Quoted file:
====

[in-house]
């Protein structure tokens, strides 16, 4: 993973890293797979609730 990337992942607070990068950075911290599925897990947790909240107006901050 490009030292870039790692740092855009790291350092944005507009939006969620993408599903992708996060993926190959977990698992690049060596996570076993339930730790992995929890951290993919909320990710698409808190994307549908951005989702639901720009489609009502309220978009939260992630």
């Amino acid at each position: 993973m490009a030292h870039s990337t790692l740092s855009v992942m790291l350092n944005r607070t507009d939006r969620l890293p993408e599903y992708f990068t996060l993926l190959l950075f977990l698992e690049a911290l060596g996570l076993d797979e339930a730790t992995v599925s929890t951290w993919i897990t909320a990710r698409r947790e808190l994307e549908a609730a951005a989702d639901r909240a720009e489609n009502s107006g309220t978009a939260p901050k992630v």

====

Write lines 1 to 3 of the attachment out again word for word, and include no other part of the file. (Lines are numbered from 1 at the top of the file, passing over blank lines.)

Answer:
[in-house]
């Protein structure tokens, strides 16, 4: 993973890293797979609730 990337992942607070990068950075911290599925897990947790909240107006901050 490009030292870039790692740092855009790291350092944005507009939006969620993408599903992708996060993926190959977990698992690049060596996570076993339930730790992995929890951290993919909320990710698409808190994307549908951005989702639901720009489609009502309220978009939260992630």
């Amino acid at each position: 993973m490009a030292h870039s990337t790692l740092s855009v992942m790291l350092n944005r607070t507009d939006r969620l890293p993408e599903y992708f990068t996060l993926l190959l950075f977990l698992e690049a911290l060596g996570l076993d797979e339930a730790t992995v599925s929890t951290w993919i897990t909320a990710r698409r947790e808190l994307e549908a609730a951005a989702d639901r909240a720009e489609n009502s107006g309220t978009a939260p901050k992630v």